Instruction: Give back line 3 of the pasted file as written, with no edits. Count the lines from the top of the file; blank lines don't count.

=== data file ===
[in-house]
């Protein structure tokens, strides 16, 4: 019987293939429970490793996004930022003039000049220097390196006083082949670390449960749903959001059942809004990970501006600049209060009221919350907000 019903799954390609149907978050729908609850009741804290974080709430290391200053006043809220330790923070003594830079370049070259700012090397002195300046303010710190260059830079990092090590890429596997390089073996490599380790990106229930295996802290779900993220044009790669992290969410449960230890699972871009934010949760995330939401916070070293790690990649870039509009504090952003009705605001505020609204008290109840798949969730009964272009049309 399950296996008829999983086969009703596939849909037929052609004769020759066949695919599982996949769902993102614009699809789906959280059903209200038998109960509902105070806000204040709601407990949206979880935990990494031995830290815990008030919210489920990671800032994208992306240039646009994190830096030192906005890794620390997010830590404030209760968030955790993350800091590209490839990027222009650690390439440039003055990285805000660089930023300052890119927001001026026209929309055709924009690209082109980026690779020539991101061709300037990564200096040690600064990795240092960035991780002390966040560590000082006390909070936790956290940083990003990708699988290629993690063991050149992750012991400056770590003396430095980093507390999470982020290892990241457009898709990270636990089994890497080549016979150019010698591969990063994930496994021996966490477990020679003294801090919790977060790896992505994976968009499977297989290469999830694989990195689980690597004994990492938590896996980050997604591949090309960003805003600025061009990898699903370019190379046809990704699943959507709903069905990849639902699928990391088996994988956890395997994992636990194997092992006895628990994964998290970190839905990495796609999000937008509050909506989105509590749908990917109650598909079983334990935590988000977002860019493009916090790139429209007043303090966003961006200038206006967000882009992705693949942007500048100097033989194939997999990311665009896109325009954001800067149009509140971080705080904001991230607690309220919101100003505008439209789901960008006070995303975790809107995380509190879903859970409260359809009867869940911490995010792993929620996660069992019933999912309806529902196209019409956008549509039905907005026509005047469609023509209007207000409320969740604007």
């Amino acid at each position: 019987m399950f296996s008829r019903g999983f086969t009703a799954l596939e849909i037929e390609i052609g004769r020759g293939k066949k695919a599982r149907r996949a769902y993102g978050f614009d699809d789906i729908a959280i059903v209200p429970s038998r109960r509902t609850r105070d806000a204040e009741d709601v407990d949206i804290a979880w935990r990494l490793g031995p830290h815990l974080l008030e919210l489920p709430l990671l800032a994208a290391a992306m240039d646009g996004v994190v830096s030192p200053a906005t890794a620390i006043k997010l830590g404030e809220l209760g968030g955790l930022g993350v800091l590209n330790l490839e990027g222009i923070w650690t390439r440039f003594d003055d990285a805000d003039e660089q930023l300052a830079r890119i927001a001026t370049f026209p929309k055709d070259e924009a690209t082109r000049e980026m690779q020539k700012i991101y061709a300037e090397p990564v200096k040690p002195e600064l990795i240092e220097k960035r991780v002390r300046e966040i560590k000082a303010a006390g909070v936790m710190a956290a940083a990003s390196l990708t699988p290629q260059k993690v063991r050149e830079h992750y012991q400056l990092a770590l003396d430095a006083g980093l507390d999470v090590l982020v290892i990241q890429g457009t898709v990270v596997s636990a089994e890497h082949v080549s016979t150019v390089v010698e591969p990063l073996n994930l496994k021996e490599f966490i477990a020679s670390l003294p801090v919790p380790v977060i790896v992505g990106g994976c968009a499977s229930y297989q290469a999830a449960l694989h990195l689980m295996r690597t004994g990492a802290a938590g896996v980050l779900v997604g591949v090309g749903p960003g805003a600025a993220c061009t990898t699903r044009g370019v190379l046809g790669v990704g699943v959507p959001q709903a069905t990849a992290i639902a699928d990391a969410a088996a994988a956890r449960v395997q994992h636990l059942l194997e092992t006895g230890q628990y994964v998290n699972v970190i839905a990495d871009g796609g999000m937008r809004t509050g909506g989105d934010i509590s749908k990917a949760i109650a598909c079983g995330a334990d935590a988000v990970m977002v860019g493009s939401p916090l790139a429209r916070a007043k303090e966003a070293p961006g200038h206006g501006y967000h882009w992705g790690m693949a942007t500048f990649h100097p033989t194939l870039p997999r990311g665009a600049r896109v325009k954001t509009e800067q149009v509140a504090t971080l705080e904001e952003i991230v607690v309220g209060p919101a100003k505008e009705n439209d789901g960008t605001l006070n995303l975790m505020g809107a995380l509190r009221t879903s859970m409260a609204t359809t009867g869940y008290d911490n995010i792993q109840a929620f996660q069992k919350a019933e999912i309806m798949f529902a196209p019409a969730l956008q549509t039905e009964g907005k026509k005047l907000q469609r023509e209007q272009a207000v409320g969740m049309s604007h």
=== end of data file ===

């Amino acid at each position: 019987m399950f296996s008829r019903g999983f086969t009703a799954l596939e849909i037929e390609i052609g004769r020759g293939k066949k695919a599982r149907r996949a769902y993102g978050f614009d699809d789906i729908a959280i059903v209200p429970s038998r109960r509902t609850r105070d806000a204040e009741d709601v407990d949206i804290a979880w935990r990494l490793g031995p830290h815990l974080l008030e919210l489920p709430l990671l800032a994208a290391a992306m240039d646009g996004v994190v830096s030192p200053a906005t890794a620390i006043k997010l830590g404030e809220l209760g968030g955790l930022g993350v800091l590209n330790l490839e990027g222009i923070w650690t390439r440039f003594d003055d990285a805000d003039e660089q930023l300052a830079r890119i927001a001026t370049f026209p929309k055709d070259e924009a690209t082109r000049e980026m690779q020539k700012i991101y061709a300037e090397p990564v200096k040690p002195e600064l990795i240092e220097k960035r991780v002390r300046e966040i560590k000082a303010a006390g909070v936790m710190a956290a940083a990003s390196l990708t699988p290629q260059k993690v063991r050149e830079h992750y012991q400056l990092a770590l003396d430095a006083g980093l507390d999470v090590l982020v290892i990241q890429g457009t898709v990270v596997s636990a089994e890497h082949v080549s016979t150019v390089v010698e591969p990063l073996n994930l496994k021996e490599f966490i477990a020679s670390l003294p801090v919790p380790v977060i790896v992505g990106g994976c968009a499977s229930y297989q290469a999830a449960l694989h990195l689980m295996r690597t004994g990492a802290a938590g896996v980050l779900v997604g591949v090309g749903p960003g805003a600025a993220c061009t990898t699903r044009g370019v190379l046809g790669v990704g699943v959507p959001q709903a069905t990849a992290i639902a699928d990391a969410a088996a994988a956890r449960v395997q994992h636990l059942l194997e092992t006895g230890q628990y994964v998290n699972v970190i839905a990495d871009g796609g999000m937008r809004t509050g909506g989105d934010i509590s749908k990917a949760i109650a598909c079983g995330a334990d935590a988000v990970m977002v860019g493009s939401p916090l790139a429209r916070a007043k303090e966003a070293p961006g200038h206006g501006y967000h882009w992705g790690m693949a942007t500048f990649h100097p033989t194939l870039p997999r990311g665009a600049r896109v325009k954001t509009e800067q149009v509140a504090t971080l705080e904001e952003i991230v607690v309220g209060p919101a100003k505008e009705n439209d789901g960008t605001l006070n995303l975790m505020g809107a995380l509190r009221t879903s859970m409260a609204t359809t009867g869940y008290d911490n995010i792993q109840a929620f996660q069992k919350a019933e999912i309806m798949f529902a196209p019409a969730l956008q549509t039905e009964g907005k026509k005047l907000q469609r023509e209007q272009a207000v409320g969740m049309s604007h």